Friday, 28 November 2014

Socialisation Opportunities and Other Basic Resources

 
It makes sense to give back to the resources we use regularly and support the running of them.  As our government makes massive cuts across our tax-funded resources, more is falling to the community to keep free or low-cost access to basic resources such as nutrition, socialisation and education propped up.  I am not in favour of the Big Society shuffling off employed professionals to be replaced with amateur volunteers offering important services instead or the essential services disappearing altogether simply to cut council costs or tax.  In the meantime, however, these services need support and as loud a voice as possible. The more people who make use of the council-provided services and offer their voice, the more value the service will be deemed to have and so, hopefully, will less likely to be cut.
 
It can be a challenge to find time, especially with work or/and children, to volunteer.  I can forget myself and end up relying on others in the community to do it all on my behalf so I can benefit without input.  When I see the kids make an effort to help at group because they have seen me do so in the past, it inspires me again in turn to keep going and stay vocal.
 
On top of playing your part in supporting the community by helping provide valuable basic resources, you can gain so much by volunteering a little of your time... socialisation, education, experience, learning a new skill set, and building your own confidence.  This is a wonderful way for home educated children to venture into the world of work and community once they are old enough. My children, all under 10, already like to help when their Dad or I complete a volunteering duty, and they like to help with the setup or tidyup at community events and groups we attend.  If we all go to a group for the younger ones, then the older children help out by handing things out or interacting with all of the little ones in the group, or taking the juice orders, or leading songs and games. 
 
On Sunday gone, the children were given a Roots sheet to complete based around Matthew 25.31-46.  They had to list four practical things they could do to help people in need... they were able to list things that they already do and chose one more to embark on.  I went to a group on Thursday with the young tot on our own; at the end of song time she began lifting the tiny tot chairs and carrying them to the cupboard where the leader had begun putting them away, and continued until they were all tidied away. I was so humbled by her helpful nature and so thankful for her older siblings being such an influential example!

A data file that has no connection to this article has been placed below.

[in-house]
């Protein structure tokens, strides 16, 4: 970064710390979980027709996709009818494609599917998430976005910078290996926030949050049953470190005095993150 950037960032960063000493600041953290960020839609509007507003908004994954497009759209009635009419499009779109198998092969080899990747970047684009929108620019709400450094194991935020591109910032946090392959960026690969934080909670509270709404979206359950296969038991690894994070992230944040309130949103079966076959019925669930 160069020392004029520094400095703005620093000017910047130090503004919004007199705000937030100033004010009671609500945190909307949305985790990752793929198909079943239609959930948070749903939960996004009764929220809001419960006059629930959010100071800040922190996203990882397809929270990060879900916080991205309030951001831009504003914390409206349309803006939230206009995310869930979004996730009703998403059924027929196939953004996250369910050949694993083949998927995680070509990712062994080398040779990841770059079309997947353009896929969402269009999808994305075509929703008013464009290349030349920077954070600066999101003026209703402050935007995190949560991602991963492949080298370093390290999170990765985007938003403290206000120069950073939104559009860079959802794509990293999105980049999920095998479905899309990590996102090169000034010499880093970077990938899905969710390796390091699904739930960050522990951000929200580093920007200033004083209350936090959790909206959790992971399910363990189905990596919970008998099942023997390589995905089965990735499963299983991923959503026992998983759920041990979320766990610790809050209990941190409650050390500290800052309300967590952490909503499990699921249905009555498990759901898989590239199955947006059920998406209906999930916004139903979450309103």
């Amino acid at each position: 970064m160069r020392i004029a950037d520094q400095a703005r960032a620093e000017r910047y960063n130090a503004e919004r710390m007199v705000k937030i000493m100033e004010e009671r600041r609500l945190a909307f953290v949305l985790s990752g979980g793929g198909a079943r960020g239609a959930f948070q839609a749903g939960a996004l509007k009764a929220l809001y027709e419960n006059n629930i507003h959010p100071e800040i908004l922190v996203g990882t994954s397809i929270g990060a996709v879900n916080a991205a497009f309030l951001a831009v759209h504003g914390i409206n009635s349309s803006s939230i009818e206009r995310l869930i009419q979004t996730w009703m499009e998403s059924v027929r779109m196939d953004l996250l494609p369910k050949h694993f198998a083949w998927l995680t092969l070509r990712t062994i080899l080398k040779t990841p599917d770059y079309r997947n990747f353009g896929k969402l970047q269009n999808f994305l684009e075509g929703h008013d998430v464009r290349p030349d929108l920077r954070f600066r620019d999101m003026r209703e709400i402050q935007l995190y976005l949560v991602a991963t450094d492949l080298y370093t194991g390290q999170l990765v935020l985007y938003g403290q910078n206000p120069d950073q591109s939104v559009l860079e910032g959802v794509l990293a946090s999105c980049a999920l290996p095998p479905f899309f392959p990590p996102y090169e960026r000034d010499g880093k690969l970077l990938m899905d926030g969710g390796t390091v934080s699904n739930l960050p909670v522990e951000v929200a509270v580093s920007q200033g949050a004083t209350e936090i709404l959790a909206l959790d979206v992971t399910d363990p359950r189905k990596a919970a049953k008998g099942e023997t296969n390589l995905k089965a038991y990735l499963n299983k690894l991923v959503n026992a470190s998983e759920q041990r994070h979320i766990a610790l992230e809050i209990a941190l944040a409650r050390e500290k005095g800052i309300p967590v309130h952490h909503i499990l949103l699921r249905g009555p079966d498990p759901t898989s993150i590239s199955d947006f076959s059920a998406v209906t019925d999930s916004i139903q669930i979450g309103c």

Some good places to look for flexible volunteering opportunities are:
  • Local Children Centres (Sure Start Centres)
Some of these have been closed already but those that are still open provide free social, health, educational and parenting support groups for parents, babies and young children.  They often also run Toy Libraries which offer baby equipment, baby and children's toys, and books for babies through to young adult collections, and parenting support.  My local centre have been very supportive when attending baby clinics with older children and actually suggested sessions that, although aimed at under 4s because it assumed only under 4s are able to attend through the day term-time, might be suitable for my kids just over the age limit and have welcomed them along.
  • Local libraries. 
If yours is still open, it might now be a community library kept open by charity groups after the professionals have been removed from the branch.  Public libraries may take on volunteers during groups, especially children's groups, but may be understandably wary at the moment due to the current climate of their employment.  Public and community libraries offer free entertainment and socialisation with groups and activities for all ages, as well as education (not only in paper form but with free/low-cost access to the internet and other electronic facilities) including free/low-cost courses.
  • Local food banks or other local food distribution projects
You can help out at these once a month or more often as you can.  If you are time-short, you can simply donate food to the projects when you are able. 
  • Scout Association and Girl Guiding. 
These groups provide low-cost regular entertainment, socialisation and education.  You do not have to be Christian to join now; the promise includes a reference to developing your beliefs rather than to 'God'. (If you prefer an organisation with a Christian focus then Boys Brigade and the Girls' Association offer the same opportunities.)  You can volunteer a couple of hours to help out a session once a week, or qualify to be a leader and set up your own group.
  • NHS Hospitals - some of their shops and libraries have always been attended by volunteers.  Some charities and churches organise visiting those in hospital.
  • Guerrilla gardening groups in your community
  • Interest organisations such as the RSPB run groups for adults and kids
  • Citizens Advice Bureau to help support those looking for information in handling disputes or personal crisis
  • Share a skill... offer at your community centre or library, or with your council's community learning project.
Some local councils have departments to help support charity groups and those who wish to volunteer. Check out their website for contact details.

What do you do in your community? I would love to hear about others' interesting projects - please add your stories in the comments below.

No comments:

Post a Comment